Aloha, Grammys: Award nominee talks about studying music at CMU, Hawaiian heritage

Award nominee talks about studying music at CMU, Hawaiian heritage

Photo credit: Antonio J. Agosto, Visionize Media Kalani Pe’a

Photo By: Antonio J. Agosto, Visionize Media Kalani Pe’a

Photo credit: Adam Palumo, Vision Horse Media Kalani Pe’a Photo take during the making of a music video.

Photo By: Antonio J. Agosto, Visionize Media KALANI PE’A

Even the way Kalani Pe’a shouts “Gooooo Mavericks!” is melodic and crescendoes with a contagious joy.

Just smile, love, because sooner but never later, you won’t be able to help yourself.

Then you will want to dig out all your warm-weather clothes and buy a ticket straight to Hawaii.

Call it the Pe’a effect, and it was in full force a week ago as the Hawaiian prepared to sing at the Grammy Museum in Los Angeles on Wednesday, Feb. 8, and attend parties and ceremonies for the Grammy Awards on Sunday, Feb. 12.

His 2016 album, “E Walea,” is up for a Grammy in the Regional Roots Album category, vying with four other finalists with Cajun, Zydeco and Native American music.

Hawaii and family clearly have the biggest claim to Pe’a and his success, but Grand Junction also played a key part.

In 2001, Pe’a began attending Colorado Mesa University, then Mesa State College. He wanted to experience a new lifestyle, to be able to understand the four seasons and study vocal performance.

“I loved singing, and I started singing at 4 ... my mom introduced me to music,” Pe’a said.

She did it to use music to help him overcome stuttering, and it worked. As a college student, Pe’a wanted to learn more: how to read music, ear training, music theory, classical music, improved vibrato, everything.

While he was at Mesa State in name, he was actually studying at the — add a booming voice and laugh here — “Music Institute of Jack Delmore.”

Pe’a, 33, likes to jokingly say he isn’t a “true opera singer” like the great tenor Delmore, with whom Pe’a studied for two years and who is currently emeriti professor of voice and former head of vocal studies at CMU.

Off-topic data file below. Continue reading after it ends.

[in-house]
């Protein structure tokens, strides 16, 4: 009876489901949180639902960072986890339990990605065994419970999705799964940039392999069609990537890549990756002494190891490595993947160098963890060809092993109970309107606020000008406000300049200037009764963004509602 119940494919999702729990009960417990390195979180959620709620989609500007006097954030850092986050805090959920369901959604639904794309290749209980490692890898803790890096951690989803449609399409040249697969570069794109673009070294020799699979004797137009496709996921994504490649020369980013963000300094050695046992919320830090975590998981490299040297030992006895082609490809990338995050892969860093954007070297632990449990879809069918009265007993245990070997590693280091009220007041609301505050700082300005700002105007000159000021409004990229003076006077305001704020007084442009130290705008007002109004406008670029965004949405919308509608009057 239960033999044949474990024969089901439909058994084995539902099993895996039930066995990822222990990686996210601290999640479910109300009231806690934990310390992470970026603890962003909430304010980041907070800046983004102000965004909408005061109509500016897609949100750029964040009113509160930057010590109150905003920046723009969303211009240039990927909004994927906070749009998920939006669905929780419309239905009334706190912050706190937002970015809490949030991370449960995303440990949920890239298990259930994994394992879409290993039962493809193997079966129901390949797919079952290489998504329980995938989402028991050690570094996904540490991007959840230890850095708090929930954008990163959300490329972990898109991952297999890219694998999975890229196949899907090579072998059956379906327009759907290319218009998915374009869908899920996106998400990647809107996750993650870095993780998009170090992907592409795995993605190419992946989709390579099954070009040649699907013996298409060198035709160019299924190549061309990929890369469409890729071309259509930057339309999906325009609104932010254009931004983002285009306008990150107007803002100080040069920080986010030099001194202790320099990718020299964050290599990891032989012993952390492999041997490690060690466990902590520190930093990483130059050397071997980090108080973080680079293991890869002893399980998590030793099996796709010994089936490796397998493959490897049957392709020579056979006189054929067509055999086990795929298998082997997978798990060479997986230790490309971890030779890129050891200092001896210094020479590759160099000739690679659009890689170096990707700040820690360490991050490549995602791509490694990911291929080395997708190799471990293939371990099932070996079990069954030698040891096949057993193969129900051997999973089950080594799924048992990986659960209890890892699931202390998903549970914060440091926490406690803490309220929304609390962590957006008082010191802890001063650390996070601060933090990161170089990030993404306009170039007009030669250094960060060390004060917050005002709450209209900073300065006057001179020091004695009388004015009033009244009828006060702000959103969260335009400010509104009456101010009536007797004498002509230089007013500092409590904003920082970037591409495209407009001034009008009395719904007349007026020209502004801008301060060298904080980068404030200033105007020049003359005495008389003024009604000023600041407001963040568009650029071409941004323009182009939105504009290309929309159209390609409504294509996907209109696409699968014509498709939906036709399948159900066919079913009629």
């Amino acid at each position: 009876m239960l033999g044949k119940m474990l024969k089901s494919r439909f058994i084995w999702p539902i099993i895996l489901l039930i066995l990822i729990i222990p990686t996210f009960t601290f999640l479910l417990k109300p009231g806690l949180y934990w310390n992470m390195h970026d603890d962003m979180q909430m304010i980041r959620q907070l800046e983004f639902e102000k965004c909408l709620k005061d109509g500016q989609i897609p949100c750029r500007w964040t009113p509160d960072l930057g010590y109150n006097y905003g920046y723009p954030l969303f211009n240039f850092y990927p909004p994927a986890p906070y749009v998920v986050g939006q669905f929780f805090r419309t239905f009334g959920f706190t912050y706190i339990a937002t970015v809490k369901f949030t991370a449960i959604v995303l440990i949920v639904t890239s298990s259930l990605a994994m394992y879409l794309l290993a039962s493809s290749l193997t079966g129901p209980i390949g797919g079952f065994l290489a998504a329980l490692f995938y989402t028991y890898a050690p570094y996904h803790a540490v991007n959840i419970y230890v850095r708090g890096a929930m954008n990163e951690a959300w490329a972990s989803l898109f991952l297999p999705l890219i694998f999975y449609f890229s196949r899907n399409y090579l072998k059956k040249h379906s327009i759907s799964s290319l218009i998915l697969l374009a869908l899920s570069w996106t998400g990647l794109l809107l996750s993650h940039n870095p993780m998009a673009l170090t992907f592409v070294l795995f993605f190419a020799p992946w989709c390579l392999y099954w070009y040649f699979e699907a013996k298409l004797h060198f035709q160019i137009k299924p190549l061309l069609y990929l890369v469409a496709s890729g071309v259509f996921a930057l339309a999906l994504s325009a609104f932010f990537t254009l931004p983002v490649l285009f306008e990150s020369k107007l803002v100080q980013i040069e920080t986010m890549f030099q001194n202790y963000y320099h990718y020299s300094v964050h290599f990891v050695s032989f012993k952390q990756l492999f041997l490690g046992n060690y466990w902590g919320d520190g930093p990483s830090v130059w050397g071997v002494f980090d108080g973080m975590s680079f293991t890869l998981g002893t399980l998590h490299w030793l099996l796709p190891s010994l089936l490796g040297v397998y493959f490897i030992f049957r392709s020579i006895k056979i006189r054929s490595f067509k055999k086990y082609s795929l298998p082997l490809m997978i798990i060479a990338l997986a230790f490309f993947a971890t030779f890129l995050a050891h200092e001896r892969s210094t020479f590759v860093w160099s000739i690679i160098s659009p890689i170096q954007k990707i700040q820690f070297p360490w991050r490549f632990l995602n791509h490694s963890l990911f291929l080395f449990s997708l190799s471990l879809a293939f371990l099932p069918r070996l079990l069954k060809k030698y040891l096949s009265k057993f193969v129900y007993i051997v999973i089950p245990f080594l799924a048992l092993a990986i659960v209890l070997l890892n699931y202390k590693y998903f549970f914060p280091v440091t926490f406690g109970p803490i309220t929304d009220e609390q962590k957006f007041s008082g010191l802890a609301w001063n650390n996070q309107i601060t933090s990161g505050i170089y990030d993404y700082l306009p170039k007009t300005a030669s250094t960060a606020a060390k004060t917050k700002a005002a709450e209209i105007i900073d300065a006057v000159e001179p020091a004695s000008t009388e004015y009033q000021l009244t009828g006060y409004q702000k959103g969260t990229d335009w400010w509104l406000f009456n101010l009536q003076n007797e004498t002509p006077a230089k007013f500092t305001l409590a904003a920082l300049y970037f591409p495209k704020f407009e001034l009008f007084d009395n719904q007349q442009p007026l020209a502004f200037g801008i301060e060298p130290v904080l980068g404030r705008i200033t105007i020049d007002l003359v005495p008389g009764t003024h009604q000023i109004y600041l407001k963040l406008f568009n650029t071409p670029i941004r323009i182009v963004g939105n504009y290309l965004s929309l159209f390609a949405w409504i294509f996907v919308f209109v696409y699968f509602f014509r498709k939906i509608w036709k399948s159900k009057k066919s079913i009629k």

“He’s a difficult teacher,” Pe’a said. “I knew he was compassionate with me.”

Delmore had Pe’a sing in Spanish and encouraged him to compete in the annual Colorado/Wyoming Chapter of the National Association of Teachers of Singing competition.

“Compete against all these opera singers? You’re kidding me!” was Pe’a reaction. But Delmore said, “You can do it. You’re a singer.”

So Pe’a put on his tuxedo — “it was cold as heck” at the competition in the University of Colorado in Boulder — and he took first place, winning both the classical and music theater divisions.

“I am proud I got to learn from Jack Delmore,” he said.

For all Pe’a's praise of Delmore, the professor would have you know Pe’a's talent shouldn’t be downplayed.

Pe’a's voice “wraps around you,” Delmore said. “You know you’re in the presence of a singer.”

“He’s kind of a bigger tenor voice. It’s a very full tenor voice,” Delmore said. “He has a nice extension where he can go into his falsetto” and in popular music it is “very advantageous to be able to slip into that voice.”

“I think part of his personality comes out in his singing,” Delmore said of Pe’a's positive outlook and joy.

While Pe’a moved away from a music degree — he graduated in 2006 with a degree in mass communications from Mesa State, was an assignment editor at KJCT News 8 before returning in 2007 to Hawaii where he is now is a curriculum developer for Kamehameha Schools Maui — music never moved away from him.

With “E Walea,” Pe’a blended music with his cultural identity as a “Millennial Hawaiian.”

“He’s made a really strong statement about Hawaiian language, people and music,” Delmore said.

Pe’a is fluent in Hawaiian and attended a Hawaiian language school while growing up.

The 12 tracks on his album include two Hawaiian chants, traditional and contemporary Hawaiian language songs and covers of “You Are So Beautiful” and “Always And Forever” sung in a mix of English and Hawaiian.

“Those songs mean a lot to me,” Pe’a said of the two covers. “I’ve been singing these songs since I was a kid. It takes me back home. My mom introduced me to these songs.”

It also shows who he is culturally to be able to “belt these songs in Hawaiian and English.”

The two chants he wrote to honor his birthplace, Pana’ewa, Hilo, and the place where he lives now, Maui, and to carry on the legacy of his forefathers.

His students are now learning his chants, which are “very melodic and soothing to the ear because that is how I am,” he said.

“E Walea” is “an album that defines who I am,” and the title means “to be exuberant, to be elated and to be happy,” kind of like a flock of chirping birds, he said.

The title also is part of his nephew’s name, which has made his nephew feel like a celebrity, Pe’a said with a laugh.

For those wanting to know the how Pe’a does at the Grammys, the results may be shown during online preshow live streaming, which can be found at

A results montage that includes Pe’a's category also might be shown during the Grammy Awards to be aired at 6 p.m. Sunday on CBS.

Pe’a said he will to update his social media accounts as soon as he finds out the results, so Delmore plans to keep an eye on Pe’a's Facebook page on Sunday.

“We’re all tickled about this,” Delmore said of the university’s music department. “It was an honor for us to help along his road.”


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